In addition, I really like the magic of being able to create a toy that has personality. By making choices about what type of yarn to use, the colour, or how full to stuff it, you can change the look of the piece. The face especially has a big impact on the personality of the toy. And of course, you don’t need to feel limited if you don’t like everything about a pattern. With practice, you can make tweaks and make a piece truly your own.
And lastly, these stuffed toys look difficult, but they’re truly not that hard to master. You might find yourself daunted as a relatively new beginner with only a couple of simple projects under your belt. But rest assured with the support of some Youtube videos to master the increase and decrease stitches, if you can knit and purl, you can make knitted toys. They will stretch your skills and keep you engaged.
Knitting Beyond Boring Scarves – Interesting Patterns to Challenge and Engage You
If you have already mastered rectangular scarves and basic hats, and are looking at knitting beyond basic scarves, but aren’t interested in making knitted toys, I’ve still got you covered!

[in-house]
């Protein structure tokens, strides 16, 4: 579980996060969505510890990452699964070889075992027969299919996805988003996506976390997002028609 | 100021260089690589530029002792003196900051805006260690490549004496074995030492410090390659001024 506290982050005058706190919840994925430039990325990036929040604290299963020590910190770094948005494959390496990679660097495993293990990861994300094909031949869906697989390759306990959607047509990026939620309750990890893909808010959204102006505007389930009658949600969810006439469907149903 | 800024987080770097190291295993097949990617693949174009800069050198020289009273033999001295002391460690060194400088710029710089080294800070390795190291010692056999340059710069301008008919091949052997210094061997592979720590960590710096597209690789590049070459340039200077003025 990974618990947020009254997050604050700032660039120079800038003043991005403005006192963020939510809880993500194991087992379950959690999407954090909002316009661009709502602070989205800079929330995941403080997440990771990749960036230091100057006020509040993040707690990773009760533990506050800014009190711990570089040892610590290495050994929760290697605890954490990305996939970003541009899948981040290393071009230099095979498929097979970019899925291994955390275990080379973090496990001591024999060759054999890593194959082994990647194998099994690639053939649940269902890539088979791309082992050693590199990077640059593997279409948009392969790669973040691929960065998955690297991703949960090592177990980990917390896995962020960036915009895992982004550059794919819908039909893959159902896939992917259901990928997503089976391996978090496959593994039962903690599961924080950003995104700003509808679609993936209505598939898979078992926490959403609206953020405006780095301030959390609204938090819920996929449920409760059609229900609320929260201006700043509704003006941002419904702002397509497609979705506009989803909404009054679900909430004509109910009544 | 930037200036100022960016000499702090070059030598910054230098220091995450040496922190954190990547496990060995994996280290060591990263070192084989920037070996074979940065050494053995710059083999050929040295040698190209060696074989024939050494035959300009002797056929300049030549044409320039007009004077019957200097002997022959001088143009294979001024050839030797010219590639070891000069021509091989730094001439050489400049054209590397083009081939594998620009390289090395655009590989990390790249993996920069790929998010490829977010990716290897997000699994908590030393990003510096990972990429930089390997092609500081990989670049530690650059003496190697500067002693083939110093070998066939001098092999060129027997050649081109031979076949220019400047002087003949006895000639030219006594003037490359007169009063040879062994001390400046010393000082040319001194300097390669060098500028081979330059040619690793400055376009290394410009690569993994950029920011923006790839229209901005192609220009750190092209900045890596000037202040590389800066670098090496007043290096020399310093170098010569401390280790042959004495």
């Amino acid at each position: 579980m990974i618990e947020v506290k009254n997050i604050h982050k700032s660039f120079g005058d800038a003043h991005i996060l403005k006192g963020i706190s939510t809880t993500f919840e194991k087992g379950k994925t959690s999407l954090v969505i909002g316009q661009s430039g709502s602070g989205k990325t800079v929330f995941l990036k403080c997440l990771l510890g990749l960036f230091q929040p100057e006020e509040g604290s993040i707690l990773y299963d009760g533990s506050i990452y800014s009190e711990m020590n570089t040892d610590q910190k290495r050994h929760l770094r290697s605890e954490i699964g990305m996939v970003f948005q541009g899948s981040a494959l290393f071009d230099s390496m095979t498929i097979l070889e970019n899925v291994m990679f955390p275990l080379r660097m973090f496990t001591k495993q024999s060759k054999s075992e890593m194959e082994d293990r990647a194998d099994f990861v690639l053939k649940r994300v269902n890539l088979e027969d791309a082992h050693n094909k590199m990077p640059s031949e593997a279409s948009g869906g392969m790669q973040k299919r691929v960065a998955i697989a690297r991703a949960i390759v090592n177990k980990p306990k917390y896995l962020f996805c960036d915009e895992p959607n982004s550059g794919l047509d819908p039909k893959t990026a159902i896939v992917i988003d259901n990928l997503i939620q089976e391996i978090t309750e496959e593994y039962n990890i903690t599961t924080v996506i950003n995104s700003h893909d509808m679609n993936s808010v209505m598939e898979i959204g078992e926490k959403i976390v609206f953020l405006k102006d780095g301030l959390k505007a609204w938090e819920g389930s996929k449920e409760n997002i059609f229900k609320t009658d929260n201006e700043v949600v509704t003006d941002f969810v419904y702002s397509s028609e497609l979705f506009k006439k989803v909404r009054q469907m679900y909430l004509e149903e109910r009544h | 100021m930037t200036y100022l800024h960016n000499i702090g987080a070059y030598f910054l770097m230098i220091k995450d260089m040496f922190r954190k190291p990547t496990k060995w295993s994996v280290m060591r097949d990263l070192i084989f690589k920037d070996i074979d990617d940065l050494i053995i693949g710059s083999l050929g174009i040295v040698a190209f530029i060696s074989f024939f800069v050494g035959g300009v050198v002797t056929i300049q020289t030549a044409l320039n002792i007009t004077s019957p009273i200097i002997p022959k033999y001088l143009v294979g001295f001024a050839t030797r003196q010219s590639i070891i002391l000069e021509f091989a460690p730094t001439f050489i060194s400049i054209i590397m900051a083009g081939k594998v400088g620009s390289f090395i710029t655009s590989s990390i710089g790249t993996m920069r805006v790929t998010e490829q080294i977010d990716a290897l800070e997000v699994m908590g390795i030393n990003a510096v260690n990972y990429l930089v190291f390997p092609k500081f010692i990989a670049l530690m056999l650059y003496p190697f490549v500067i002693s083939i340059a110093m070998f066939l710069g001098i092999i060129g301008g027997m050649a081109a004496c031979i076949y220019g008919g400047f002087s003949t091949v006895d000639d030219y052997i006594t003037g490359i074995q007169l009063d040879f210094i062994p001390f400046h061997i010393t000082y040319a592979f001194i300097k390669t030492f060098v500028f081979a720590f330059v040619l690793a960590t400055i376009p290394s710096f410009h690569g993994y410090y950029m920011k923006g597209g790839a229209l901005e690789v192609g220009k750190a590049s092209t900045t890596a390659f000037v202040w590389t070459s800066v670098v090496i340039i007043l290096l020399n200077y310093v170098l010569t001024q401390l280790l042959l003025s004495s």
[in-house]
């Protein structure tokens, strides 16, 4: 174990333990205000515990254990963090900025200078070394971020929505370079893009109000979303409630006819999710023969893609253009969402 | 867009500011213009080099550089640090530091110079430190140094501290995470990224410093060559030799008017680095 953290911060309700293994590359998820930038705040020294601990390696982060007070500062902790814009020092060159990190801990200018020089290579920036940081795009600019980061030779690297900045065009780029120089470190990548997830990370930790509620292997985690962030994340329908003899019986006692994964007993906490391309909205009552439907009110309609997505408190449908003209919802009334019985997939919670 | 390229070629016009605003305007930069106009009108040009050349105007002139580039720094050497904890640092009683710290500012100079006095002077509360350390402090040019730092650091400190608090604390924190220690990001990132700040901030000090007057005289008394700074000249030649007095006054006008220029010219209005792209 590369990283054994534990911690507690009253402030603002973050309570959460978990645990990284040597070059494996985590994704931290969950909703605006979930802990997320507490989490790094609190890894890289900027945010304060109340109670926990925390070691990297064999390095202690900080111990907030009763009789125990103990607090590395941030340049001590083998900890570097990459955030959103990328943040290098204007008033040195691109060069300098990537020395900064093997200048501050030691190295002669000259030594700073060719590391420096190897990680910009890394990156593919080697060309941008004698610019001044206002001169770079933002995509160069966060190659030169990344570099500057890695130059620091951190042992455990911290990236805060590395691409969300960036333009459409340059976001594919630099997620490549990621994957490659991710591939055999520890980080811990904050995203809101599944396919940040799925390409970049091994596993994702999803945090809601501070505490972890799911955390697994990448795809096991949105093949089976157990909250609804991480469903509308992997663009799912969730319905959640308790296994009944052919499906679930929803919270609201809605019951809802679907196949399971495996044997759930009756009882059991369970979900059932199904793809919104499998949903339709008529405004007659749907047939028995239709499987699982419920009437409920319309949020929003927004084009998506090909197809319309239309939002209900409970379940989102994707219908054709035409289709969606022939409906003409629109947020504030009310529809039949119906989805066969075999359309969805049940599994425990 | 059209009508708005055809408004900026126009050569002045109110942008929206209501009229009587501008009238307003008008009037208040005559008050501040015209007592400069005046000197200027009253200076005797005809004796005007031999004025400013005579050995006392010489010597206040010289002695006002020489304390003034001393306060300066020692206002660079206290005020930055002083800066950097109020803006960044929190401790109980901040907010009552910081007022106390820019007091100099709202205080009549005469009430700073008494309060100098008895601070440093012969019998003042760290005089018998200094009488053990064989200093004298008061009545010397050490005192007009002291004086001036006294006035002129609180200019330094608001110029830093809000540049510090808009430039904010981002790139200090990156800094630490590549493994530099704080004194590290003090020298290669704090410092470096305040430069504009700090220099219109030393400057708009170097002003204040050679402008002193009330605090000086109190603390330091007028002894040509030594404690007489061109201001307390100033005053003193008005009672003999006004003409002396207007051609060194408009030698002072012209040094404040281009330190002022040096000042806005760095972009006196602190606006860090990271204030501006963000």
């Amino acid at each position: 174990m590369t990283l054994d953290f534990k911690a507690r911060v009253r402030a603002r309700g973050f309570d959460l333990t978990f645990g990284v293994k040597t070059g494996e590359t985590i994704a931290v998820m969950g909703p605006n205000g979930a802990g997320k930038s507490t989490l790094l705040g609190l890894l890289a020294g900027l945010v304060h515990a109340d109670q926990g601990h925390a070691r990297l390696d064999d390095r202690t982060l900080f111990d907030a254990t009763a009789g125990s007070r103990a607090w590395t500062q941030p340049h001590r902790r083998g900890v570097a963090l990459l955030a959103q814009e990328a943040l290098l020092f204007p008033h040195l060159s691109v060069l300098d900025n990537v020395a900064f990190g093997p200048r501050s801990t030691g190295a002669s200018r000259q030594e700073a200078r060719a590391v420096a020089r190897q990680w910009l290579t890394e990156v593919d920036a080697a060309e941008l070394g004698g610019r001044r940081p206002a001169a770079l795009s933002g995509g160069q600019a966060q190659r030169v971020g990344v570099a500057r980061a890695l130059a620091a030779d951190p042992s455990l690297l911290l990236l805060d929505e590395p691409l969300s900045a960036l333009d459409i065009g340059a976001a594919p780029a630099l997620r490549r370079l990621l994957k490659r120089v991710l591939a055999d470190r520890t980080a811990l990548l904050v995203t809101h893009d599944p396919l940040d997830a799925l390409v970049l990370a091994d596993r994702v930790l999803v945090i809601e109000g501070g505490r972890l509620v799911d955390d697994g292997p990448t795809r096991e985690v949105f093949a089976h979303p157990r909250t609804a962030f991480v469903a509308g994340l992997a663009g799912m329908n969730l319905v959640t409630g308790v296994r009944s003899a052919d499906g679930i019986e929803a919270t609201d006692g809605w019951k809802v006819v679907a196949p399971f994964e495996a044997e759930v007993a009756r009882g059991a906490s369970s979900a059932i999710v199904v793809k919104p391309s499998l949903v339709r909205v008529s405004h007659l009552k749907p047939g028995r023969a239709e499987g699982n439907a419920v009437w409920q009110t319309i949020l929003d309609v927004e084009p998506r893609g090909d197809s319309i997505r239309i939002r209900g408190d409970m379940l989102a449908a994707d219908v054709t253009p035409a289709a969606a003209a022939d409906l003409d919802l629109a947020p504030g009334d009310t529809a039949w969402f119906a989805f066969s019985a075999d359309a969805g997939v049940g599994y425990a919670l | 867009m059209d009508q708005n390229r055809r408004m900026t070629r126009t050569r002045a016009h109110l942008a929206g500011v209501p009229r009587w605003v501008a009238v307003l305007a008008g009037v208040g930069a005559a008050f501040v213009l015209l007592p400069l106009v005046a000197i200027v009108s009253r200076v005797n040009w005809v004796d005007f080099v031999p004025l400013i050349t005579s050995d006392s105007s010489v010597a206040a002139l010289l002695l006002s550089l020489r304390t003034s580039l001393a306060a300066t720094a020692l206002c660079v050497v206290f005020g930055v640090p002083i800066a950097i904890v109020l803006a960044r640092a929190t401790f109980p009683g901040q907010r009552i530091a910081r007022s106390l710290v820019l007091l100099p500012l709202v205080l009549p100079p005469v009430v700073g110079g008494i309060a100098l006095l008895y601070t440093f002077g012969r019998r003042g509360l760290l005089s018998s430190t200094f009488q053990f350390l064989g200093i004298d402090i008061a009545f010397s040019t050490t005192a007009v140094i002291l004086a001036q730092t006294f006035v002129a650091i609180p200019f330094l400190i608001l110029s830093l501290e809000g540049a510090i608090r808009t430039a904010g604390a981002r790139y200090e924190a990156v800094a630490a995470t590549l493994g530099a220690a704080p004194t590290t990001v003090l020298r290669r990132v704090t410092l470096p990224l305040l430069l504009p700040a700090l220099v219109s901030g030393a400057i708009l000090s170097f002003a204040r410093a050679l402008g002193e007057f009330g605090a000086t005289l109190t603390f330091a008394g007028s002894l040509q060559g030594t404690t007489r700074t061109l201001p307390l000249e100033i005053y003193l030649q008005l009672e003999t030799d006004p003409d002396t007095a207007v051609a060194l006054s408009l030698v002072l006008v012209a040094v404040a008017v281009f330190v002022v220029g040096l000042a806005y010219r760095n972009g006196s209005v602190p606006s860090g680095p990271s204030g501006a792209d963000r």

Check our Morehouse Farm’s PDF Knitting Patterns where they have tons of patterns in all varieties and categories. My favourite though, is their Critter Knits section. Here you’ll find all sorts of hats, scarves, bags, mittens, etc. that are absolutely adorable and won’t leave you bored by rectangles again. I knitted their Frog Scarf one year as a gift. The only challenging part will be choosing from all of their wonderful patterns.
Check out my Holiday Knitting Pattern Roundup for 11 of my favourite knitting patterns from Etsy.
Do you knit but don’t know how to crochet yet? To read about a great pattern to teach yourself to crochet, click here.
What do you like to knit most?
I want to hear from you. Are you a knitter? (Or crocheter!) What do you like to knit most? Functional pieces for winter like hats, mittens or socks? Larger projects like sweaters and blankets? Or maybe you like to knit quicker, playful pieces like I do. Let me know in the comments below.
All the best,